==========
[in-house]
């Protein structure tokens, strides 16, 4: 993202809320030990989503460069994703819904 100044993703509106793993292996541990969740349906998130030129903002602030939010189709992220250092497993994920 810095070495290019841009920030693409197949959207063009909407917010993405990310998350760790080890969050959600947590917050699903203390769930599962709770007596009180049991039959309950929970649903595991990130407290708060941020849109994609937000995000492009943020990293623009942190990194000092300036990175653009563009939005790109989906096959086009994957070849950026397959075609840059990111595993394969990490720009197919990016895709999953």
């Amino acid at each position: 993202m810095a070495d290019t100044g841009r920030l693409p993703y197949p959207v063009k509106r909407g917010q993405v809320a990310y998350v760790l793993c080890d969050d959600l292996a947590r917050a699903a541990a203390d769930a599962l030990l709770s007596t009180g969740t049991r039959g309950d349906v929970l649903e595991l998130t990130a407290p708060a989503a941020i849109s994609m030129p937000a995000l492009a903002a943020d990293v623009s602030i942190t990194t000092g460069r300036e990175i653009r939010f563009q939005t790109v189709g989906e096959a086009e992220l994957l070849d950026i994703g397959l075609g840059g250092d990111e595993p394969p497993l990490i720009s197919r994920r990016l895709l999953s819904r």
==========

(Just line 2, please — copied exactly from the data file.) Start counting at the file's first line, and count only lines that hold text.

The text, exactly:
């Protein structure tokens, strides 16, 4: 993202809320030990989503460069994703819904 100044993703509106793993292996541990969740349906998130030129903002602030939010189709992220250092497993994920 810095070495290019841009920030693409197949959207063009909407917010993405990310998350760790080890969050959600947590917050699903203390769930599962709770007596009180049991039959309950929970649903595991990130407290708060941020849109994609937000995000492009943020990293623009942190990194000092300036990175653009563009939005790109989906096959086009994957070849950026397959075609840059990111595993394969990490720009197919990016895709999953």